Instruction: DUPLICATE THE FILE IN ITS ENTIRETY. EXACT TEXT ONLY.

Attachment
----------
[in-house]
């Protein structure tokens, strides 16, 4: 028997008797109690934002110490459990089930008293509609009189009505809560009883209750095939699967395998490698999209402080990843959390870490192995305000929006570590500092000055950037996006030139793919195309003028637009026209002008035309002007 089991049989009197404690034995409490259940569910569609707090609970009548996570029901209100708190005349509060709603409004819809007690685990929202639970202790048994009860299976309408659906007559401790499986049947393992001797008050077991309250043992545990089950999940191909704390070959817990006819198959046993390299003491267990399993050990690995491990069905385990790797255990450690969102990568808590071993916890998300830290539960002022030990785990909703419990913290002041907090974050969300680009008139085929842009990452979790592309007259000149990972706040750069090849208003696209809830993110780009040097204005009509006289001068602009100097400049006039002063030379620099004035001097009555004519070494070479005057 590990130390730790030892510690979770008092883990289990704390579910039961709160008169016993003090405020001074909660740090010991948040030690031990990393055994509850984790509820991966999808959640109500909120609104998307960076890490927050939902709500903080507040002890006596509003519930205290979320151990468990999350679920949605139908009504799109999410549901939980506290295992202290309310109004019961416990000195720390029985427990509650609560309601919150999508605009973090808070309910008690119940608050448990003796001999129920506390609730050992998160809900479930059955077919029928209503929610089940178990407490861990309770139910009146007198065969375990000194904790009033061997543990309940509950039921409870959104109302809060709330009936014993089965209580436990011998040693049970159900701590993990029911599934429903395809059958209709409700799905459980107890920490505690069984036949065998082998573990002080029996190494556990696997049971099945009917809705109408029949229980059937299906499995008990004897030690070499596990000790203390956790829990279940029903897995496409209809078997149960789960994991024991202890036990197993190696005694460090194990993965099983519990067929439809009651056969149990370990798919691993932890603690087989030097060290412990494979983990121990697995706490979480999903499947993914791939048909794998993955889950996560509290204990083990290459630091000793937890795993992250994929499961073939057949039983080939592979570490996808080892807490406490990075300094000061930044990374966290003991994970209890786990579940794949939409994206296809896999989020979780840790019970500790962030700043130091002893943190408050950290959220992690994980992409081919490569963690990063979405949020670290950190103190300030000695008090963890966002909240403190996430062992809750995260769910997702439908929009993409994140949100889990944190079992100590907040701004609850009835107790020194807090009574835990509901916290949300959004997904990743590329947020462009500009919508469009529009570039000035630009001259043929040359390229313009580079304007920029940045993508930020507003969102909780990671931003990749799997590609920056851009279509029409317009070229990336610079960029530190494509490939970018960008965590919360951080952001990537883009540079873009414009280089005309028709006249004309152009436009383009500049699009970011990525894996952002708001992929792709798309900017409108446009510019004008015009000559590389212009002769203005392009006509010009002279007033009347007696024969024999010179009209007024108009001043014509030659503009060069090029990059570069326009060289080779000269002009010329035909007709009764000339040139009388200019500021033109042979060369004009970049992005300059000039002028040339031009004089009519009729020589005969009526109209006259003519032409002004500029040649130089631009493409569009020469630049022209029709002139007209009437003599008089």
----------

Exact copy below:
[in-house]
């Protein structure tokens, strides 16, 4: 028997008797109690934002110490459990089930008293509609009189009505809560009883209750095939699967395998490698999209402080990843959390870490192995305000929006570590500092000055950037996006030139793919195309003028637009026209002008035309002007 089991049989009197404690034995409490259940569910569609707090609970009548996570029901209100708190005349509060709603409004819809007690685990929202639970202790048994009860299976309408659906007559401790499986049947393992001797008050077991309250043992545990089950999940191909704390070959817990006819198959046993390299003491267990399993050990690995491990069905385990790797255990450690969102990568808590071993916890998300830290539960002022030990785990909703419990913290002041907090974050969300680009008139085929842009990452979790592309007259000149990972706040750069090849208003696209809830993110780009040097204005009509006289001068602009100097400049006039002063030379620099004035001097009555004519070494070479005057 590990130390730790030892510690979770008092883990289990704390579910039961709160008169016993003090405020001074909660740090010991948040030690031990990393055994509850984790509820991966999808959640109500909120609104998307960076890490927050939902709500903080507040002890006596509003519930205290979320151990468990999350679920949605139908009504799109999410549901939980506290295992202290309310109004019961416990000195720390029985427990509650609560309601919150999508605009973090808070309910008690119940608050448990003796001999129920506390609730050992998160809900479930059955077919029928209503929610089940178990407490861990309770139910009146007198065969375990000194904790009033061997543990309940509950039921409870959104109302809060709330009936014993089965209580436990011998040693049970159900701590993990029911599934429903395809059958209709409700799905459980107890920490505690069984036949065998082998573990002080029996190494556990696997049971099945009917809705109408029949229980059937299906499995008990004897030690070499596990000790203390956790829990279940029903897995496409209809078997149960789960994991024991202890036990197993190696005694460090194990993965099983519990067929439809009651056969149990370990798919691993932890603690087989030097060290412990494979983990121990697995706490979480999903499947993914791939048909794998993955889950996560509290204990083990290459630091000793937890795993992250994929499961073939057949039983080939592979570490996808080892807490406490990075300094000061930044990374966290003991994970209890786990579940794949939409994206296809896999989020979780840790019970500790962030700043130091002893943190408050950290959220992690994980992409081919490569963690990063979405949020670290950190103190300030000695008090963890966002909240403190996430062992809750995260769910997702439908929009993409994140949100889990944190079992100590907040701004609850009835107790020194807090009574835990509901916290949300959004997904990743590329947020462009500009919508469009529009570039000035630009001259043929040359390229313009580079304007920029940045993508930020507003969102909780990671931003990749799997590609920056851009279509029409317009070229990336610079960029530190494509490939970018960008965590919360951080952001990537883009540079873009414009280089005309028709006249004309152009436009383009500049699009970011990525894996952002708001992929792709798309900017409108446009510019004008015009000559590389212009002769203005392009006509010009002279007033009347007696024969024999010179009209007024108009001043014509030659503009060069090029990059570069326009060289080779000269002009010329035909007709009764000339040139009388200019500021033109042979060369004009970049992005300059000039002028040339031009004089009519009729020589005969009526109209006259003519032409002004500029040649130089631009493409569009020469630049022209029709002139007209009437003599008089």